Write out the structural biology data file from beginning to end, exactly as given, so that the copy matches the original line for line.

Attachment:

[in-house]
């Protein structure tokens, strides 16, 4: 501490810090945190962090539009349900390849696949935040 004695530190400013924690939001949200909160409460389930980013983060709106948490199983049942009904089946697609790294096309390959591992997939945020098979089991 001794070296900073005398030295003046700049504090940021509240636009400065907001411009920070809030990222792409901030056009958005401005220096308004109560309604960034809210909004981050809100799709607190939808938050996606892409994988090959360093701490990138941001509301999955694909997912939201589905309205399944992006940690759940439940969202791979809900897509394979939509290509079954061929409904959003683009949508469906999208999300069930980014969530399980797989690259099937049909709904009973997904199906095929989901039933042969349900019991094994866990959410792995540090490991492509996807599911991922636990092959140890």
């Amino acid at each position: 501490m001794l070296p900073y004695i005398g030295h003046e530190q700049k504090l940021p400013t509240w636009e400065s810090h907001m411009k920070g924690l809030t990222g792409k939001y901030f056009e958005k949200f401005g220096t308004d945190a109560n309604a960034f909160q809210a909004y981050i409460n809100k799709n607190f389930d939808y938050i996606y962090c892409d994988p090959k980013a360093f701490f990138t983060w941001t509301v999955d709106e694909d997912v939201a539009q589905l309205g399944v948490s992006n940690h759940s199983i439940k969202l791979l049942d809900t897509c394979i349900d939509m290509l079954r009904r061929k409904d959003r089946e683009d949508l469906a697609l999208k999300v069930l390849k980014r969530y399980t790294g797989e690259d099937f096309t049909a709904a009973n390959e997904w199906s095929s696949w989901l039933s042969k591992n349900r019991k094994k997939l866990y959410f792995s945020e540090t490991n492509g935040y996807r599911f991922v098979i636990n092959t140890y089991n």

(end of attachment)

[in-house]
């Protein structure tokens, strides 16, 4: 501490810090945190962090539009349900390849696949935040 004695530190400013924690939001949200909160409460389930980013983060709106948490199983049942009904089946697609790294096309390959591992997939945020098979089991 001794070296900073005398030295003046700049504090940021509240636009400065907001411009920070809030990222792409901030056009958005401005220096308004109560309604960034809210909004981050809100799709607190939808938050996606892409994988090959360093701490990138941001509301999955694909997912939201589905309205399944992006940690759940439940969202791979809900897509394979939509290509079954061929409904959003683009949508469906999208999300069930980014969530399980797989690259099937049909709904009973997904199906095929989901039933042969349900019991094994866990959410792995540090490991492509996807599911991922636990092959140890």
């Amino acid at each position: 501490m001794l070296p900073y004695i005398g030295h003046e530190q700049k504090l940021p400013t509240w636009e400065s810090h907001m411009k920070g924690l809030t990222g792409k939001y901030f056009e958005k949200f401005g220096t308004d945190a109560n309604a960034f909160q809210a909004y981050i409460n809100k799709n607190f389930d939808y938050i996606y962090c892409d994988p090959k980013a360093f701490f990138t983060w941001t509301v999955d709106e694909d997912v939201a539009q589905l309205g399944v948490s992006n940690h759940s199983i439940k969202l791979l049942d809900t897509c394979i349900d939509m290509l079954r009904r061929k409904d959003r089946e683009d949508l469906a697609l999208k999300v069930l390849k980014r969530y399980t790294g797989e690259d099937f096309t049909a709904a009973n390959e997904w199906s095929s696949w989901l039933s042969k591992n349900r019991k094994k997939l866990y959410f792995s945020e540090t490991n492509g935040y996807r599911f991922v098979i636990n092959t140890y089991n």